In an interview with Lee Marvin in Esquire magazine in November 1970, Roger Ebert asked the feisty actor about his common-law wife, Michelle Triola. “She’s been eating nothing but anchovies for the past day and a half,” notes Marvin. “You know why she likes anchovies so much all of a sudden? She’s knocked up. She’s gonna have a little Lee Marvin. Put it down: Michelle’s knocked up.”  Shortly after this, the couple broke up, and the embittered Triola took the actor to court in the infamous palimony suit, in which she claimed her common-law status entitled her to community property rights.

"FILL YOUR HAND, YOU SON OF A BITCH" -- JOHN WAYNE IN 'TRUE GRIT'

In a Variety article shortly after winning an Oscar for True Grit, John Wayne, who had a good sense of humor about himself, quipped, “I thought some day I might win an award for lasting so long, but I never thought I’d get this particular award…If I’d known what I know now, I would’ve put a patch on my eye 35 years ago.”

Ebert interviewed Charles Bronson, a notoriously difficult subject, during the shooting of Death Wish. In a rare candid moment, the star opened up about his childhood as the son of a coal miner in Pennsylvania. I can’t imagine a young actor going through this type of childhood: “I remember my father had shaved us all bald to avoid lice. Times were poor. I wore hand-me-downs. And because the kids just older than me in the family were girls, sometimes I had to wear my sisters’ hand-me-downs. I remember going to school in a dress. And my socks, when I got home sometimes I’d have to take them off and give them to my brother to wear into the mines.”  In a follow-up interview after the film was released, Ebert asked Bronson to comment on critic Jay Cocks’s harsh review of the film. Bronson snarled, “First [the film] was a novel, then it was a screenplay, and there was a cinematographer involved and a lot of other people. That makes it personal when he picks on just me, and that gets me mad. One way or another, sooner or later, I’ll get that man. Not physically, but I’ll get him.”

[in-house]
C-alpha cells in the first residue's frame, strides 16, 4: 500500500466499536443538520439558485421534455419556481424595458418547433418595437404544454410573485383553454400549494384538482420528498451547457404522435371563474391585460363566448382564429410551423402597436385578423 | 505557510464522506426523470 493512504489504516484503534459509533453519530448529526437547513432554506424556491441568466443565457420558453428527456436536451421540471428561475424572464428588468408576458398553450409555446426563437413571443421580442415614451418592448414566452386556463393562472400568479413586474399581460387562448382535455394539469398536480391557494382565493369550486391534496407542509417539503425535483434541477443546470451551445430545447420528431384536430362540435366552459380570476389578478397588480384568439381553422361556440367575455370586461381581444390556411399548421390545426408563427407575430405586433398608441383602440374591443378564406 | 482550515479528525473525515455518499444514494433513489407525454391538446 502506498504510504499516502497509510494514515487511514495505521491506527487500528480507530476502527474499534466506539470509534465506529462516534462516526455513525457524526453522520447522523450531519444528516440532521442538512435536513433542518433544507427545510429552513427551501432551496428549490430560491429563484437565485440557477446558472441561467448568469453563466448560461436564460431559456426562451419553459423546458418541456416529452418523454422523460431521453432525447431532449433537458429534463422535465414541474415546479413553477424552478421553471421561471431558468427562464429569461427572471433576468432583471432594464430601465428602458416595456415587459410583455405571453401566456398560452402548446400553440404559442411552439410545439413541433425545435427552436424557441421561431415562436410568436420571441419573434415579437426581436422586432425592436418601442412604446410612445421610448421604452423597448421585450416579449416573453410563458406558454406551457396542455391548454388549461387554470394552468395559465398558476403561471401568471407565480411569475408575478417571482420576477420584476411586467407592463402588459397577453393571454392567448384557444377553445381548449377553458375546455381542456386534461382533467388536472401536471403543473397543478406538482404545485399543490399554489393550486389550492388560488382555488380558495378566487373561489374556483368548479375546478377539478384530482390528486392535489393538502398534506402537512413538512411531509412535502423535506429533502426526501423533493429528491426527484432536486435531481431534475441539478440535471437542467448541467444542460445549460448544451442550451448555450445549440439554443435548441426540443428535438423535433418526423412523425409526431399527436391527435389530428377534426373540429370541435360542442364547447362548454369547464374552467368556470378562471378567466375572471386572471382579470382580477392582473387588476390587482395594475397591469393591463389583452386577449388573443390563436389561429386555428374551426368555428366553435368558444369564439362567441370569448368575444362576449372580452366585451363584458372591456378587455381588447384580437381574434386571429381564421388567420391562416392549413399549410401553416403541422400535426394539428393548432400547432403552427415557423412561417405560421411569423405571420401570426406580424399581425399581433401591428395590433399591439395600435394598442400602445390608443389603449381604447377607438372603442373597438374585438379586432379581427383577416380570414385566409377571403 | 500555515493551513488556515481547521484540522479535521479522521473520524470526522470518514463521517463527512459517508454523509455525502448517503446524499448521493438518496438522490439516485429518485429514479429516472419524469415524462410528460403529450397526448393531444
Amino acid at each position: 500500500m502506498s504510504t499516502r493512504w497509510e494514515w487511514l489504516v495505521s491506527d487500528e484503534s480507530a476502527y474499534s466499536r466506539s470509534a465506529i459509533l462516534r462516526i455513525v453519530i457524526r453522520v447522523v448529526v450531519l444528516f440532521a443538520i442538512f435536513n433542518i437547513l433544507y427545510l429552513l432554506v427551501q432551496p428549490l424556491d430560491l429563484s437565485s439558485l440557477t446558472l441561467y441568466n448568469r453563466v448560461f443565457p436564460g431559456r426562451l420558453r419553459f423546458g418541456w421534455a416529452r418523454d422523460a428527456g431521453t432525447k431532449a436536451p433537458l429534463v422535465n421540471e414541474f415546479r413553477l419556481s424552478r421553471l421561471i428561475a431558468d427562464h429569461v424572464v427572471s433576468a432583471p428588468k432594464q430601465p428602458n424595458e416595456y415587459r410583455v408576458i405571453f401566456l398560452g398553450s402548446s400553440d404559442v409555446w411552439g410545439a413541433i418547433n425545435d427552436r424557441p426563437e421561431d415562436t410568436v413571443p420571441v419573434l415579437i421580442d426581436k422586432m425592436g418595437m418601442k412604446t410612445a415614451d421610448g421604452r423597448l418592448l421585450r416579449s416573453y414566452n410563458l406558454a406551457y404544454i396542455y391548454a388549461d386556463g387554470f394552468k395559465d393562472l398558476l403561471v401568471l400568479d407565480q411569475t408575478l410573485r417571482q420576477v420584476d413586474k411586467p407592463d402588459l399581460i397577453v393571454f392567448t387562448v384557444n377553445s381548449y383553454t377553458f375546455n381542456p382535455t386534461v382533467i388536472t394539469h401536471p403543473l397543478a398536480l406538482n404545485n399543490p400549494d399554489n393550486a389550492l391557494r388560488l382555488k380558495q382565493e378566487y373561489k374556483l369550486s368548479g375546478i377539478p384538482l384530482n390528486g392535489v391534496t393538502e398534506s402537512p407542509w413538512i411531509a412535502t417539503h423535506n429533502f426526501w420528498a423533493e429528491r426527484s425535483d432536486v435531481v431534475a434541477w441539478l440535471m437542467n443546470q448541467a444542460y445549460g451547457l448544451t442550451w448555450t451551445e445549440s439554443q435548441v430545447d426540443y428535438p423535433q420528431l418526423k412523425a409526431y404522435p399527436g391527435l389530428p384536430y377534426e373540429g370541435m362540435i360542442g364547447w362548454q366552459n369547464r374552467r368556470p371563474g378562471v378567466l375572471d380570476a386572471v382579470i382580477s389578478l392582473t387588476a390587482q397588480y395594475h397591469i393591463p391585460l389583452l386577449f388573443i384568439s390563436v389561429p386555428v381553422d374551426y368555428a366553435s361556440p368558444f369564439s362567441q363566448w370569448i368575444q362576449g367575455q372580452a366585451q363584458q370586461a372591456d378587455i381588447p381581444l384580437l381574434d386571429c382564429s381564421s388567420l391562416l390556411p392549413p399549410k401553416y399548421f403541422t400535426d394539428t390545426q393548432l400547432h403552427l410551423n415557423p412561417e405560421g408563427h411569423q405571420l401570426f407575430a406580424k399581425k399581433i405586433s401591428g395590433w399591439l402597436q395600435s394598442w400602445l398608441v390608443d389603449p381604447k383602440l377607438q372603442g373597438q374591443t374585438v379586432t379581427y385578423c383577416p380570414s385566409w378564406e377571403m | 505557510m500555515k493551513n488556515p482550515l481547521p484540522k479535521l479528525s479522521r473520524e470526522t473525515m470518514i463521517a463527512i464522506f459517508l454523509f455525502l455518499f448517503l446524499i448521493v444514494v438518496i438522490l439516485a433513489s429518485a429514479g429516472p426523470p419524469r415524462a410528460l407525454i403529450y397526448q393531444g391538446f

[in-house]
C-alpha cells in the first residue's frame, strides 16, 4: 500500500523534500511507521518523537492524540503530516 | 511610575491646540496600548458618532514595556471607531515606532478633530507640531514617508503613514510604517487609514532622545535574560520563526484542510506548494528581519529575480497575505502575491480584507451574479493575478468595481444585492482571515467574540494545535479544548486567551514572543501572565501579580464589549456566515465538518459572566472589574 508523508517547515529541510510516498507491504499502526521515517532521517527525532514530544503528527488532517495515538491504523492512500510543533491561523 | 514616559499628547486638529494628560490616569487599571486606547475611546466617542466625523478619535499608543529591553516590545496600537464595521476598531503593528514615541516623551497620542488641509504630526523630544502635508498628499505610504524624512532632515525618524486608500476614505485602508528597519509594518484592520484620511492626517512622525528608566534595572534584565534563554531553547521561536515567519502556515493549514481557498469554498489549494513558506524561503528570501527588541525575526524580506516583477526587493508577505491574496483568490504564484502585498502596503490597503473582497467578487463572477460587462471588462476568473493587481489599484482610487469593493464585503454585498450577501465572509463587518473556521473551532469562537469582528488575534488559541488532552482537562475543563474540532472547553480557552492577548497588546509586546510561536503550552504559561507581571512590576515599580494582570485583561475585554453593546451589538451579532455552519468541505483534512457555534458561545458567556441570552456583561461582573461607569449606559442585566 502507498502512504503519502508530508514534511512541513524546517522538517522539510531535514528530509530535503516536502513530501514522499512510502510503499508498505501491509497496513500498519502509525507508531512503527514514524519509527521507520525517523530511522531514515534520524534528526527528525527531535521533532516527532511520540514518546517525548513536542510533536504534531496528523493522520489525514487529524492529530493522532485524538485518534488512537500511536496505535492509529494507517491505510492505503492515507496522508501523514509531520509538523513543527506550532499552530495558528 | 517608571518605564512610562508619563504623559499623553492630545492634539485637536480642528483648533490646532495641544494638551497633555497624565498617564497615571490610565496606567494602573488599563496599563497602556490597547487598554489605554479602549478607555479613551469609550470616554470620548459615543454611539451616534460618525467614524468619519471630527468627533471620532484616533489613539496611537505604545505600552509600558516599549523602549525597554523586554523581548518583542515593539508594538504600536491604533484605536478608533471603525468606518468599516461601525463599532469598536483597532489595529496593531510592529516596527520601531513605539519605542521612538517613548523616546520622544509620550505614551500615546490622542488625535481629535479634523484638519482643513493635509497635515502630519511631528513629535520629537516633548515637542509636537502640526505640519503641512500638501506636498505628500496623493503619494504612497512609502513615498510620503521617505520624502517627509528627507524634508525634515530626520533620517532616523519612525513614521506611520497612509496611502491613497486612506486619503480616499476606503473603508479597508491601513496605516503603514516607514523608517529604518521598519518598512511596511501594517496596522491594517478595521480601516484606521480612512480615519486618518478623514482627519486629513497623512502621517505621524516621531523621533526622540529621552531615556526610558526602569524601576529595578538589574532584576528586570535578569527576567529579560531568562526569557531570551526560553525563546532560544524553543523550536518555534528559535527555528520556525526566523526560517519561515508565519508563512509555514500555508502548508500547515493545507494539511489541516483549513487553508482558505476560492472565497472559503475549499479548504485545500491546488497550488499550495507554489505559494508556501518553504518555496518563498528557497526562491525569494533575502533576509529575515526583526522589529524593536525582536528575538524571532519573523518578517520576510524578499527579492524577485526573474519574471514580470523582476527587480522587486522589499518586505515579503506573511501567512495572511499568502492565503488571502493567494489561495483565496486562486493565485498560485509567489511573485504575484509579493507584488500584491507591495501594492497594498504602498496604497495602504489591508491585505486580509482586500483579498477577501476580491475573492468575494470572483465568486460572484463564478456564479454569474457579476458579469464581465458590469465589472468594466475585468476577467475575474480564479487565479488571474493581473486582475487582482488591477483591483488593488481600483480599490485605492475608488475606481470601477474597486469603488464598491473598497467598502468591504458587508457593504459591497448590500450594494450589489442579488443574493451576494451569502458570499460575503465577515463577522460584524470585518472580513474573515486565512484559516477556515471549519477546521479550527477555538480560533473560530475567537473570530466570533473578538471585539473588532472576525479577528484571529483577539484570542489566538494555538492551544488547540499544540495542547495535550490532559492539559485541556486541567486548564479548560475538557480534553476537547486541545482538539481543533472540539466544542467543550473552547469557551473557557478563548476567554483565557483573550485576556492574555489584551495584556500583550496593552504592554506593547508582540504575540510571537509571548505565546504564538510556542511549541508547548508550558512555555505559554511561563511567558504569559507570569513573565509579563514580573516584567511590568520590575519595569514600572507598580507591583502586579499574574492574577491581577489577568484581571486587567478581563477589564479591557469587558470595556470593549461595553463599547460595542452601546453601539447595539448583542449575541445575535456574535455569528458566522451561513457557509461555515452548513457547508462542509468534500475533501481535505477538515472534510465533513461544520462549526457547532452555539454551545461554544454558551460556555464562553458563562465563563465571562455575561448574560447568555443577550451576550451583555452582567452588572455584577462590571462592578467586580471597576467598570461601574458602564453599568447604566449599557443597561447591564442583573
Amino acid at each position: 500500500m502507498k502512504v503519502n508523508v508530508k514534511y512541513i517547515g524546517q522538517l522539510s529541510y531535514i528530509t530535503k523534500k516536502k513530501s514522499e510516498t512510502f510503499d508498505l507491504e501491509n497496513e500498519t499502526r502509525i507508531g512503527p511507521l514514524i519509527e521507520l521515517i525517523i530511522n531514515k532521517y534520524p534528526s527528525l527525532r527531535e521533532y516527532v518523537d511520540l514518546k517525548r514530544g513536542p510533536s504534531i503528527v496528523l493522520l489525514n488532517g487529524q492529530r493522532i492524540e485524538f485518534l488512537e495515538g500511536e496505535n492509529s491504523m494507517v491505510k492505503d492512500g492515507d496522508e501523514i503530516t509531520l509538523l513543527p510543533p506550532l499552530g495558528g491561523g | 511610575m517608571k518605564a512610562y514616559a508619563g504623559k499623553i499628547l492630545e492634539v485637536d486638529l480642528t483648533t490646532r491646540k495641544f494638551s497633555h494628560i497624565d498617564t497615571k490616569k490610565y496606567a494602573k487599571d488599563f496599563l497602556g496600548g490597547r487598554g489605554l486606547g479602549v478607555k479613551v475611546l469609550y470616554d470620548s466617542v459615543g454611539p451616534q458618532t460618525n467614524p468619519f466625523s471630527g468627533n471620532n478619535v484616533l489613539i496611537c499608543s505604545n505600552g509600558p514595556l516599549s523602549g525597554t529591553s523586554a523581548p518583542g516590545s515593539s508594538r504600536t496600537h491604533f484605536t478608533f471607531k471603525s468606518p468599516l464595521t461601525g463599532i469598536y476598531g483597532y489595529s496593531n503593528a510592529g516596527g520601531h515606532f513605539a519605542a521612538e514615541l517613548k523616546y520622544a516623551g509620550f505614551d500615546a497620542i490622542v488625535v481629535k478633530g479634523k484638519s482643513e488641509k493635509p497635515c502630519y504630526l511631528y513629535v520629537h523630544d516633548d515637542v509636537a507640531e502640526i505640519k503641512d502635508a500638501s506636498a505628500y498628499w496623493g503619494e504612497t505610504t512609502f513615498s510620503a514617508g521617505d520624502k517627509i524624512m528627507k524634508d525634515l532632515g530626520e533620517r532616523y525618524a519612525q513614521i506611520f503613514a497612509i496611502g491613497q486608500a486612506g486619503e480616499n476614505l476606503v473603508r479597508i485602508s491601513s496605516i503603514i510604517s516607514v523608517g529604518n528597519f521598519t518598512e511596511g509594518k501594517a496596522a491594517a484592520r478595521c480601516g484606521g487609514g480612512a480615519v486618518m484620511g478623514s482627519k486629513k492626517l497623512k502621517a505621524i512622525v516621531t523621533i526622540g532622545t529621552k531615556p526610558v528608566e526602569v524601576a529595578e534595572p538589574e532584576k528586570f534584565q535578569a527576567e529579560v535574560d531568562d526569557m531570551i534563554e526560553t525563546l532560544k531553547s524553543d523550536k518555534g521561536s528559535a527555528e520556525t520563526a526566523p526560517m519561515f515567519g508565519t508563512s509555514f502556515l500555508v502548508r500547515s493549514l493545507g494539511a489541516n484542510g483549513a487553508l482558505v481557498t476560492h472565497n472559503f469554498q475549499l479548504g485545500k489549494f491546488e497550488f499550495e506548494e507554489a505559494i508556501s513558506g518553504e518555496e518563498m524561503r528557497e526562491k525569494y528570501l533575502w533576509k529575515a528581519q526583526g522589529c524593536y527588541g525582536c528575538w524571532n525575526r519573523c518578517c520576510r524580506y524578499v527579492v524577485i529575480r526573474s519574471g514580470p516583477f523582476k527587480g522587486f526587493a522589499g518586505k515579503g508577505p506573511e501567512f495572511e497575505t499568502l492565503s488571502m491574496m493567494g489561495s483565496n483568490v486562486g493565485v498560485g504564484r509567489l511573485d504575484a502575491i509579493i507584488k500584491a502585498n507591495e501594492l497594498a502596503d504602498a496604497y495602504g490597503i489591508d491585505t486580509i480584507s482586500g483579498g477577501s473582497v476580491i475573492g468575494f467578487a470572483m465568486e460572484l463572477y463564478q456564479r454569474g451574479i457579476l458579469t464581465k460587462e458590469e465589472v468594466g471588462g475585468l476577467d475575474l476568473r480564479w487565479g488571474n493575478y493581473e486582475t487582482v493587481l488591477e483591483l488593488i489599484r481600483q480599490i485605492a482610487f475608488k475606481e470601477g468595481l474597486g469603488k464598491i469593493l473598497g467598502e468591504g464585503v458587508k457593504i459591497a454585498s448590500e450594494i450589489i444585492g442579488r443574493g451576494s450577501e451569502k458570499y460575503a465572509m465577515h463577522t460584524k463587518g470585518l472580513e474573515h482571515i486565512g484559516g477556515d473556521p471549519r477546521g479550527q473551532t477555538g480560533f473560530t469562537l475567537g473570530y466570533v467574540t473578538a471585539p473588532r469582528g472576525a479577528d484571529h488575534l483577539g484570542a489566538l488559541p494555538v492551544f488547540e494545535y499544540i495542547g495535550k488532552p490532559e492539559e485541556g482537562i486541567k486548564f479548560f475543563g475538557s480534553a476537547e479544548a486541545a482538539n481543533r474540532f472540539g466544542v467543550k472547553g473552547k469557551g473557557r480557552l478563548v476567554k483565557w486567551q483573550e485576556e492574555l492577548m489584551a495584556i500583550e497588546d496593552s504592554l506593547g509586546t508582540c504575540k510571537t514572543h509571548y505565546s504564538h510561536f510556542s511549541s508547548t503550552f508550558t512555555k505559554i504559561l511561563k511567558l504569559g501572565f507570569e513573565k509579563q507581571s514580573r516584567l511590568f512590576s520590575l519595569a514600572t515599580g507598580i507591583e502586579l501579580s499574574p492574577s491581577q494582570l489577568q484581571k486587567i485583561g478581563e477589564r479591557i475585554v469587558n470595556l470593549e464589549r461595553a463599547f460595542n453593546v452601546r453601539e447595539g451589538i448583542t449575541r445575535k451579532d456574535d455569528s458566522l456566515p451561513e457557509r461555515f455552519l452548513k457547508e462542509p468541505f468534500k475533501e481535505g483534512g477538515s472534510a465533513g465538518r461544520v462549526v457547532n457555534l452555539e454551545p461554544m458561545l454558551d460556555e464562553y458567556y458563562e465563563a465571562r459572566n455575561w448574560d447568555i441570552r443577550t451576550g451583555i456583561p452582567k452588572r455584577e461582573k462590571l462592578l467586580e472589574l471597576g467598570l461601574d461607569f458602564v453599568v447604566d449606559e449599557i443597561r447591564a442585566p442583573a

BRONSON EARNED HIS TOUGH GUY STATUS.

I wonder if Bronson ever got his opportunity with Cocks. I admit I have a fondness for stars who fight back against reviewers who tend to reveal their personal biases in their reviews rather than stick to a film’s merits or weaknesses. In a 1970 Esquire interview with Kirk Douglas, Ebert asks the big star about how his career had gone wrong lately. Douglas talks a bit about A Lovely Way to Day and The War Wagon and then remarks, “But that woman, Pauline Kael—did you see that piece she wrote about [The War Wagon]? If Pauline Kael were sitting here right now, I’d tell her, you’re a bright dame, but you’re full of s—t.”

Often, the famous maintain a position on their careers, consistently giving the same answer over the years to the same questions. I have heard Ron Howard speak glowingly about his years as Opie on The Andy Griffith Show and how grateful he was for the chance to be part of American pop culture. It’s not that I don’t believe him, but in an interview with Premiere magazine after the release of Apollo 13, he let his guard down a bit and offered another side to his childhood fame. Disappointed that he did not get nominated as best director for Apollo 13, though the film garnered nine nominations, Howard was thoughtful about his directorial career. In that context, this comment revealed another side to being Opie, “When I walk into a Wal-Mart, people still talk more about The Andy Griffith Show or Happy Days than they do about Ransom or Apollo 13. Every time I hear that, that bugs me. I’m really proud of my work as a director. . . .”